A first version of it was invented in 1762 by Swedish professor Johan Carl Wilcke. It is a simple manual capacitive generator used to produce electrostatic charge via the process of electrostatic induction.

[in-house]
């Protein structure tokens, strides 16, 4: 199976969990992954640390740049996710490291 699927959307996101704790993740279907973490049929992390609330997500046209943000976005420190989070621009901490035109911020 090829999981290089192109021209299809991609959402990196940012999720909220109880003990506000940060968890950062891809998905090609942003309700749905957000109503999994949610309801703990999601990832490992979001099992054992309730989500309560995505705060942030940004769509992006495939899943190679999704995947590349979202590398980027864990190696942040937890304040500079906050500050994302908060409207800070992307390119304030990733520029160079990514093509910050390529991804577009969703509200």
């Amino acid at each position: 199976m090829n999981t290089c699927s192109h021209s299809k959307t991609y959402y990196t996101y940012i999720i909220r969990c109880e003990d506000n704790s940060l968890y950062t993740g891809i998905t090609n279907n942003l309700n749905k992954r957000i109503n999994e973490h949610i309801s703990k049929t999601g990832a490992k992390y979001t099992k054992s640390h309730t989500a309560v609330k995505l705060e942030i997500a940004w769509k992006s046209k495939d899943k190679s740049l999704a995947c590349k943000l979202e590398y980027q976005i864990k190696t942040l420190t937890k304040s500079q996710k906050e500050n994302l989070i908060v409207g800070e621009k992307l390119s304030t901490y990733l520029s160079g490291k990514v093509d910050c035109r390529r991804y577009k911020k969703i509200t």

The electrophorus consists of a dielectric plate (originally a ‘cake’ of resinous material such as pitch or wax, but in modern versions plastic is used) and a metal plate with an insulating handle.The dielectric does not transfer a significant fraction of its surface charge to the metal because the microscopic contact is poor. Instead the electrostatic field of the charged dielectric causes the charges in the metal plate to separate. It develops two regions of charge — the positive charges in the plate are attracted to the side facing down toward the dielectric, charging it positively, while the negative charges are repelled to the side facing up, charging it negatively, with the plate remaining electrically neutral as a whole. Then, the side facing up is momentarily grounded (which can be done by touching it with a finger), draining off the negative charge. Finally, the metal plate, now carrying only one sign of charge, is lifted.